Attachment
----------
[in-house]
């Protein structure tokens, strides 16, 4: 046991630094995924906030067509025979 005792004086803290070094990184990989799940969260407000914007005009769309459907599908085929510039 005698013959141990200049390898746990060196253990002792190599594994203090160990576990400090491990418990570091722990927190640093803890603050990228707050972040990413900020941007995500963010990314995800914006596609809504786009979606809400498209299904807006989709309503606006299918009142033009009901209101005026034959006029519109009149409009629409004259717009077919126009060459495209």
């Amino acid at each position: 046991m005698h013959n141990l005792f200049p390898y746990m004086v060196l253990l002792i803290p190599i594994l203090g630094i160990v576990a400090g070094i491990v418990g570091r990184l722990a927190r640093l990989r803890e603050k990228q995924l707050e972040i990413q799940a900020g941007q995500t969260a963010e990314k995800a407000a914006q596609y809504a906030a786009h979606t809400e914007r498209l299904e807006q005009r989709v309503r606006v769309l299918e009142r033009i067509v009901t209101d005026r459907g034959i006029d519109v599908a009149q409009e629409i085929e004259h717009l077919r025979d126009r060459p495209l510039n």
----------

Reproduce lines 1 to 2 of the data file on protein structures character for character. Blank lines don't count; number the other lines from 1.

[in-house]
């Protein structure tokens, strides 16, 4: 046991630094995924906030067509025979 005792004086803290070094990184990989799940969260407000914007005009769309459907599908085929510039 005698013959141990200049390898746990060196253990002792190599594994203090160990576990400090491990418990570091722990927190640093803890603050990228707050972040990413900020941007995500963010990314995800914006596609809504786009979606809400498209299904807006989709309503606006299918009142033009009901209101005026034959006029519109009149409009629409004259717009077919126009060459495209």